— Blaise Cathcart, QC, Major-General (Retired), Judge Advocate General of the Canadian Armed Forces (2010–2017)

"Craig Forcese’s book on the Caroline affair is a tour de force. With the insight of a legal scholar, the instinct of a detective, and the thoroughness of a historian, he has traced the origins of a core principle in international law, starting with the attack in 1837 on the ship for which that principle is named. His highly readable account creates a rich context in which we can better understand the influence of the Caroline on the legal doctrine of self-defence as a justification (or a pretext) for war. Basing his argument on what really happened, he separates fact from fiction to contend that the Caroline principle has sometimes been put to broader use than its original purpose would justify."

— Allan Rock, PC, Minister of Justice of Canada (1993–1997); Canada’s Ambassador to the United Nations (2003–2006)

"This is an excellent piece of scholarship. The story of the raid on the Caroline is exhaustively researched and beautifully told. Having taught about the incident for decades, and read all the standard academic articles, I appreciate how very much of a contribution this book will make."

— Professor Michael Byers, Canada Research Chair in Global Politics and International Law, University of British Columbia

Destroying the Caroline is a thorough historical and legal discussion of an important precedent in modern international law. Forcese’s work shows that state-level interpretations of the concept of self-defence have evolved over time, but in the end, the goals remain the same. The latter part of the book highlights contemporary debates about pre-emption, imminence, unwilling or unable standards, and the personalities involved. The book should appeal to students, teachers, practitioners, and decision-makers.”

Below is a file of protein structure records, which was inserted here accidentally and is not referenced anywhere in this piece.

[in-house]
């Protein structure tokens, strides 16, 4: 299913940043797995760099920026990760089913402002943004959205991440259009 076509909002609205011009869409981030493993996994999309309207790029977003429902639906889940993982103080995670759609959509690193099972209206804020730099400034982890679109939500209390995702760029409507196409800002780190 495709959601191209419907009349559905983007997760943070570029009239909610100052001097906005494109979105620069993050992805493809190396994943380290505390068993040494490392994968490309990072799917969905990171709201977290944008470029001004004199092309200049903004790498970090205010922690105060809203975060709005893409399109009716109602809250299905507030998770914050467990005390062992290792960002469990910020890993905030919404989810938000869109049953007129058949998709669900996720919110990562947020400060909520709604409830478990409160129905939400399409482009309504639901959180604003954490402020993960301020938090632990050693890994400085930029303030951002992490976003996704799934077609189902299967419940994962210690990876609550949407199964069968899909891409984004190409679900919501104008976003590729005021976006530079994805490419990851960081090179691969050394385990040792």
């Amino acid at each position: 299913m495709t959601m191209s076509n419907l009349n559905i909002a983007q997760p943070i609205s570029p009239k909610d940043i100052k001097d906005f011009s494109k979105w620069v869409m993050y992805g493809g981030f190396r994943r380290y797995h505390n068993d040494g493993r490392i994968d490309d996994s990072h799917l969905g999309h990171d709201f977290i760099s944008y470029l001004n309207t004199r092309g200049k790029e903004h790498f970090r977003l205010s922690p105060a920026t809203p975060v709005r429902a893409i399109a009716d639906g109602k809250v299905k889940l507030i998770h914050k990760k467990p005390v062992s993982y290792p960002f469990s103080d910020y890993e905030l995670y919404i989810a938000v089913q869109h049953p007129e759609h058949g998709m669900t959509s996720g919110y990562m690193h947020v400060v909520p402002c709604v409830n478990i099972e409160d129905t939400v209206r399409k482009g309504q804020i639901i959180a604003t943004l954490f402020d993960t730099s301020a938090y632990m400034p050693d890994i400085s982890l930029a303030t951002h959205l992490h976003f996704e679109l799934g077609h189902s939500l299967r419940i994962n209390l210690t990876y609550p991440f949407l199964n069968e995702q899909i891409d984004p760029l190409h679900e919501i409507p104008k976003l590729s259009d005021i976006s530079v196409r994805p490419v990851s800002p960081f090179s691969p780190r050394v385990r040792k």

Donata Krakowski-White, Judges’ Librarian, Province of Nova Scotia, Department of Justice, Halifax, Canadian Law Library Review

"As someone who has undertaken a major (although nowhere near this major) research project on the Caroline in the past – digging into original documents from the time and trying to make sense of the legal context that shaped and embedded elements of Webster’s famous formula in the customary international law that we continue to apply and contest today – it was a real pleasure to read Destroying the Caroline. I thought, unjustifiably self-importantly, that I ‘knew’ the Caroline, more so even than most scholars in the field. Forcese’s book makes it clear that I did not, or, at least, not well enough. My misunderstandings and gaps in knowledge about the incident were entertainingly revealed to me in the pages of this book. [ . . . ] Destroying the Caroline is now one of the leading works on the Caroline incident, and will be an invaluable resource for anyone engaging with it (or its legacy) going forward."